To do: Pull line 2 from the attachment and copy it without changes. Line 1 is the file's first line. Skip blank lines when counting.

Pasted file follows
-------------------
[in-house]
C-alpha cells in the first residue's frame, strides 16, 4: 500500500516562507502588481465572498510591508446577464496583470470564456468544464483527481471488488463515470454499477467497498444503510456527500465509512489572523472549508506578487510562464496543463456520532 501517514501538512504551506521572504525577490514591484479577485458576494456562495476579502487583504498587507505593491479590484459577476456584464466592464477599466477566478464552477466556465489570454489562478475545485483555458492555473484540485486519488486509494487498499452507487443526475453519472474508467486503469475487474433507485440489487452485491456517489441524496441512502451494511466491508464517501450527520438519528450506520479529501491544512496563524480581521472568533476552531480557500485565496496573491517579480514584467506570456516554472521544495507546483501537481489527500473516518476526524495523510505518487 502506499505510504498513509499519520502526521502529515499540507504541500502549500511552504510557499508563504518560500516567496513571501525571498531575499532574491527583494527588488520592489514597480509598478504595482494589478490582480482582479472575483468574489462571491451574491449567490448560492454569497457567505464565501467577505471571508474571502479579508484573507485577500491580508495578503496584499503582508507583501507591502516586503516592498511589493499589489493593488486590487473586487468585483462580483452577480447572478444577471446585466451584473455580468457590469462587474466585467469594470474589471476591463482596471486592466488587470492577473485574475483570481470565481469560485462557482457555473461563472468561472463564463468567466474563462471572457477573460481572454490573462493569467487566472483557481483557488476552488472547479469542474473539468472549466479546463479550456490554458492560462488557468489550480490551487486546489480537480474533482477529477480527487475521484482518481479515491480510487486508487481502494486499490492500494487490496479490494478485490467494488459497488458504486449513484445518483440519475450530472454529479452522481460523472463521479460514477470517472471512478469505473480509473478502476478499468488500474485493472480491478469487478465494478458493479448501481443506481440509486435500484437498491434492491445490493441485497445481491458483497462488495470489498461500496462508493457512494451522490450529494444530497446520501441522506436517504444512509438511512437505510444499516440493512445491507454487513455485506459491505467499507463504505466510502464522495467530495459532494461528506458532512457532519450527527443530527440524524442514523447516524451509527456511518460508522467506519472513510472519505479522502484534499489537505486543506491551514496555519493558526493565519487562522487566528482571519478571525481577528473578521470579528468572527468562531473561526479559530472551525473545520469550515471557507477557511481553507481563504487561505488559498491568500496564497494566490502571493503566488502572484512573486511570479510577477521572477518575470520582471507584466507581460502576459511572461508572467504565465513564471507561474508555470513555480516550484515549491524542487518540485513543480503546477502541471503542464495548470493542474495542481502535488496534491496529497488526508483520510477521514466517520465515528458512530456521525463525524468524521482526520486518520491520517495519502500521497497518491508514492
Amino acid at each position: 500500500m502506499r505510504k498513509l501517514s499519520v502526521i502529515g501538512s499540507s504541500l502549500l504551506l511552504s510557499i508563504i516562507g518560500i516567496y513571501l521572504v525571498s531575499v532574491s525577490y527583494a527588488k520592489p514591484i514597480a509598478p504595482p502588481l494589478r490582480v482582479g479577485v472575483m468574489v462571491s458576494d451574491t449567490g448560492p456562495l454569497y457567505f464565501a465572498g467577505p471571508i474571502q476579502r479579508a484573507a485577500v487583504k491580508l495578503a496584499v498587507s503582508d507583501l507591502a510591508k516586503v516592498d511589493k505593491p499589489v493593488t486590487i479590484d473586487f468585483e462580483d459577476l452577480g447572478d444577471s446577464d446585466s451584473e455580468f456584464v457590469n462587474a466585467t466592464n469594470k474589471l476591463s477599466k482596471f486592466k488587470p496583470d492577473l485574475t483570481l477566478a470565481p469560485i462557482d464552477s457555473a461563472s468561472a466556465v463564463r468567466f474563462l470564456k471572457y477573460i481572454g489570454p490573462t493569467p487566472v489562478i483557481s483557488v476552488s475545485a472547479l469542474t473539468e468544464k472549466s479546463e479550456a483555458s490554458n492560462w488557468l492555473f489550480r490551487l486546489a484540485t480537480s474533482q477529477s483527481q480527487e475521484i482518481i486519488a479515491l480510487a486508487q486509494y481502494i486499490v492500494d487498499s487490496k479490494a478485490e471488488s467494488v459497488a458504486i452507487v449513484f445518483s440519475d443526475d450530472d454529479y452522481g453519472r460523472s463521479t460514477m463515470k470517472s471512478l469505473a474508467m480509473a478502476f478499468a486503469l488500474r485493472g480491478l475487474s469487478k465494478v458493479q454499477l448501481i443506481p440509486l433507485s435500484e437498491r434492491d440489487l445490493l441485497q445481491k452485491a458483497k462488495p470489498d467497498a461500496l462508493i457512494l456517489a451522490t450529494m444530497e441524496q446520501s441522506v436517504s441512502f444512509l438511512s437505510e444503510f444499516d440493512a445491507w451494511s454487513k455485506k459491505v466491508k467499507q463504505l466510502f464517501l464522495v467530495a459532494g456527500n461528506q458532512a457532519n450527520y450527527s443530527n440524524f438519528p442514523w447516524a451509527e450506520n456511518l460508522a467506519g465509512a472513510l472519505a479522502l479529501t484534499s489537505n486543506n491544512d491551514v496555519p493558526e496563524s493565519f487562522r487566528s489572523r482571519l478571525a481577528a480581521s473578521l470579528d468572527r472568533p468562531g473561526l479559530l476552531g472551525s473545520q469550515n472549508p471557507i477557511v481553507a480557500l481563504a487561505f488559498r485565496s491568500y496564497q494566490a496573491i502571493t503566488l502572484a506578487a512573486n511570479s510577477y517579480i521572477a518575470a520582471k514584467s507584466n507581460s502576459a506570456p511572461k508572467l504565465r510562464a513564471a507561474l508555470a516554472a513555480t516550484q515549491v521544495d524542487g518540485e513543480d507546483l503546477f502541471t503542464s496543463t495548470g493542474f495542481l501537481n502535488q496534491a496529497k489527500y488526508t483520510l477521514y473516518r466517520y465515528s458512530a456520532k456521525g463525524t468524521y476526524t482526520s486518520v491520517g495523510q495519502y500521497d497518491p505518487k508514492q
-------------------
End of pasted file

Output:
C-alpha cells in the first residue's frame, strides 16, 4: 500500500516562507502588481465572498510591508446577464496583470470564456468544464483527481471488488463515470454499477467497498444503510456527500465509512489572523472549508506578487510562464496543463456520532 501517514501538512504551506521572504525577490514591484479577485458576494456562495476579502487583504498587507505593491479590484459577476456584464466592464477599466477566478464552477466556465489570454489562478475545485483555458492555473484540485486519488486509494487498499452507487443526475453519472474508467486503469475487474433507485440489487452485491456517489441524496441512502451494511466491508464517501450527520438519528450506520479529501491544512496563524480581521472568533476552531480557500485565496496573491517579480514584467506570456516554472521544495507546483501537481489527500473516518476526524495523510505518487 502506499505510504498513509499519520502526521502529515499540507504541500502549500511552504510557499508563504518560500516567496513571501525571498531575499532574491527583494527588488520592489514597480509598478504595482494589478490582480482582479472575483468574489462571491451574491449567490448560492454569497457567505464565501467577505471571508474571502479579508484573507485577500491580508495578503496584499503582508507583501507591502516586503516592498511589493499589489493593488486590487473586487468585483462580483452577480447572478444577471446585466451584473455580468457590469462587474466585467469594470474589471476591463482596471486592466488587470492577473485574475483570481470565481469560485462557482457555473461563472468561472463564463468567466474563462471572457477573460481572454490573462493569467487566472483557481483557488476552488472547479469542474473539468472549466479546463479550456490554458492560462488557468489550480490551487486546489480537480474533482477529477480527487475521484482518481479515491480510487486508487481502494486499490492500494487490496479490494478485490467494488459497488458504486449513484445518483440519475450530472454529479452522481460523472463521479460514477470517472471512478469505473480509473478502476478499468488500474485493472480491478469487478465494478458493479448501481443506481440509486435500484437498491434492491445490493441485497445481491458483497462488495470489498461500496462508493457512494451522490450529494444530497446520501441522506436517504444512509438511512437505510444499516440493512445491507454487513455485506459491505467499507463504505466510502464522495467530495459532494461528506458532512457532519450527527443530527440524524442514523447516524451509527456511518460508522467506519472513510472519505479522502484534499489537505486543506491551514496555519493558526493565519487562522487566528482571519478571525481577528473578521470579528468572527468562531473561526479559530472551525473545520469550515471557507477557511481553507481563504487561505488559498491568500496564497494566490502571493503566488502572484512573486511570479510577477521572477518575470520582471507584466507581460502576459511572461508572467504565465513564471507561474508555470513555480516550484515549491524542487518540485513543480503546477502541471503542464495548470493542474495542481502535488496534491496529497488526508483520510477521514466517520465515528458512530456521525463525524468524521482526520486518520491520517495519502500521497497518491508514492